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Rehabilitation Research and Practice
Volume 2013, Article ID 601768, 10 pages
Research Article

Shoulder Pain, Functional Status, and Health-Related Quality of Life after Head and Neck Cancer Surgery

1University of South Florida College of Nursing, 12901 Bruce B. Downs Boulevard, MDC 22, Tampa, FL 33612, USA
2Indiana University School of Nursing, Indianapolis, IN 46202, USA
3Indiana University School of Physical Education & Tourism Management, Indianapolis, IN 46202, USA
4Head and Neck Surgery Program, Saint Vincent Indianapolis Hospital, Indianapolis, IN 46260, USA
5Center for Ears, Nose, Throat, and Allergy, Carmel, IN 46032, USA

Received 30 April 2013; Revised 22 October 2013; Accepted 2 December 2013

Academic Editor: Maureen Simmonds

Copyright © 2013 Hsiao-Lan Wang et al. This is an open access article distributed under the Creative Commons Attribution License, which permits unrestricted use, distribution, and reproduction in any medium, provided the original work is properly cited.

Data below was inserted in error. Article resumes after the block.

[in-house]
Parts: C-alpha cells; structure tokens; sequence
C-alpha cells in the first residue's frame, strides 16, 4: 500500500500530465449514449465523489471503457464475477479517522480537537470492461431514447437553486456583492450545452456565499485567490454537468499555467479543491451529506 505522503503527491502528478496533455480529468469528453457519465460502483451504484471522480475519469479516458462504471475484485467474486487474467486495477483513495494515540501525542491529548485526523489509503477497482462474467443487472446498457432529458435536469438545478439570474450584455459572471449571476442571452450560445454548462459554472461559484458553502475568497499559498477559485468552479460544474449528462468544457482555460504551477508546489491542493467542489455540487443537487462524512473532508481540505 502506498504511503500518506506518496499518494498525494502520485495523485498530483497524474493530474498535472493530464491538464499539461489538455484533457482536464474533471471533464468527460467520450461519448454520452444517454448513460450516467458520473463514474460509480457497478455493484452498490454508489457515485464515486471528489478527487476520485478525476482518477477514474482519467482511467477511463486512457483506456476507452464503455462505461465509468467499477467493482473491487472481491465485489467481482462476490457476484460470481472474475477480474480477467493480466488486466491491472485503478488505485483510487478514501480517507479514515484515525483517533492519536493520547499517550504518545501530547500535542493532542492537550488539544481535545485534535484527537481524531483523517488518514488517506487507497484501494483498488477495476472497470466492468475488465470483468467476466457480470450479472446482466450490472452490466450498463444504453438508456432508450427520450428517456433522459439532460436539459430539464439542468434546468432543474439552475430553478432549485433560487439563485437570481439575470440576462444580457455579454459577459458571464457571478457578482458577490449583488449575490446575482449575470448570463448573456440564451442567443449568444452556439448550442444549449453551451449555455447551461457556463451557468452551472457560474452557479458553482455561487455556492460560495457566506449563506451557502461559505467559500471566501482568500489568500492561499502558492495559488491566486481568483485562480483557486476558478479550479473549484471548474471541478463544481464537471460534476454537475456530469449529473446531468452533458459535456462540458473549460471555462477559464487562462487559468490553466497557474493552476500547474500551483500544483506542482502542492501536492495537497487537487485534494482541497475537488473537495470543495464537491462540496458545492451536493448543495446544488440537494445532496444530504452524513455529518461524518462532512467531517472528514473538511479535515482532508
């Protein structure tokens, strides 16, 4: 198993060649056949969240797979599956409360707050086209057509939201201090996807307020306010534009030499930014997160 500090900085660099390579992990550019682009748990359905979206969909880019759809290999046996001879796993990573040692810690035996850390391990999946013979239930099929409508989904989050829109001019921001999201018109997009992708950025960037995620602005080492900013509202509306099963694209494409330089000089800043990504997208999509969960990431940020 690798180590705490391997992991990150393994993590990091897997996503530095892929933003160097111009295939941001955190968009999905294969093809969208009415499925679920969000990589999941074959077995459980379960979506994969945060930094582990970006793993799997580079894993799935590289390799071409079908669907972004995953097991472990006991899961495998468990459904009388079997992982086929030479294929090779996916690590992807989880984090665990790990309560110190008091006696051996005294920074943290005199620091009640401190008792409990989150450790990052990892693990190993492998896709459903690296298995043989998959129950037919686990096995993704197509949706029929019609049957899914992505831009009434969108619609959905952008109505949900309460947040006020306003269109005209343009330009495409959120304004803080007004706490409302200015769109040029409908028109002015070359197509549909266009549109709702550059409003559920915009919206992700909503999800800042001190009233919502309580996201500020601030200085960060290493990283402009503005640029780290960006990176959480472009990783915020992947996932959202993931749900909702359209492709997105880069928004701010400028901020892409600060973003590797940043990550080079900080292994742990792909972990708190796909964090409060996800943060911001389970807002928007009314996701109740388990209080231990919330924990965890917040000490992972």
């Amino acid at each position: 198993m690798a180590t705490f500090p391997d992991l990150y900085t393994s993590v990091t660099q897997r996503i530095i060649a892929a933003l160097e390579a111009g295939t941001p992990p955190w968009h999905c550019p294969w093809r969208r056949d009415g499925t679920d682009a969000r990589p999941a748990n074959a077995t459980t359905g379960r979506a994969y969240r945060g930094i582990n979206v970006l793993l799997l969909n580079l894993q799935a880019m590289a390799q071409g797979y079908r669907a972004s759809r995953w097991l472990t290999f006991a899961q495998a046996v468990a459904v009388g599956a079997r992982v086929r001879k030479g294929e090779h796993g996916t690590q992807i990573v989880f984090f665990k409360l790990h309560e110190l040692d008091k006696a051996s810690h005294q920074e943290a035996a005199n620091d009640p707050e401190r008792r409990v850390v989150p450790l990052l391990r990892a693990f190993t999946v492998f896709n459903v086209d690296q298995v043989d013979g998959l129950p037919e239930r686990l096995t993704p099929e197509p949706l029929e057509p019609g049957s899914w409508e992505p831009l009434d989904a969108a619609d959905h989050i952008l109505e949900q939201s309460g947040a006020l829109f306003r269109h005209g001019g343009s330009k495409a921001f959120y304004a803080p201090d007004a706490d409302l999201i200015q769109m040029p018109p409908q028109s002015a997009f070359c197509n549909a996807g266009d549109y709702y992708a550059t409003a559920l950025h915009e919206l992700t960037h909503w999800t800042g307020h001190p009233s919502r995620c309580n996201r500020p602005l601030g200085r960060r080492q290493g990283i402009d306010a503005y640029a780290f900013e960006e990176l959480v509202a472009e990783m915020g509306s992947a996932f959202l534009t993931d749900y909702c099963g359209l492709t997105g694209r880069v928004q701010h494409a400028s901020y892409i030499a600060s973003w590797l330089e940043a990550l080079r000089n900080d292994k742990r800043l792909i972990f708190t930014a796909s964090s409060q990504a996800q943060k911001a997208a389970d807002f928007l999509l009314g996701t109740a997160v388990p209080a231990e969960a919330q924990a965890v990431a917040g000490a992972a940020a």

Head and neck cancer (HNC) patients experience treatment-related complications that may interfere with health-related quality of life (HRQOL). The purpose of this study was to describe the symptom experience (shoulder pain) and functional status factors that are related to global and domain-specific HRQOL at one month after HNC surgery. In this exploratory study, we examined 29 patients. The outcome variables included global HRQOL as well as physical, functional, emotional, and social well-being. Symptom experience and functional status factors were the independent variables. In the symptom experience variables, shoulder pain distress was negatively associated with physical well-being ( ). Among the functional status variables, eating impairment was negatively related to global HRQOL ( ) and physical well-being ( ). Speaking impairment and impaired body image explained a large amount of the variance in functional well-being ( ). This study provided initial results regarding symptom experience and functional status factors related to poor HRQOL in the early postoperative period for HNC patients.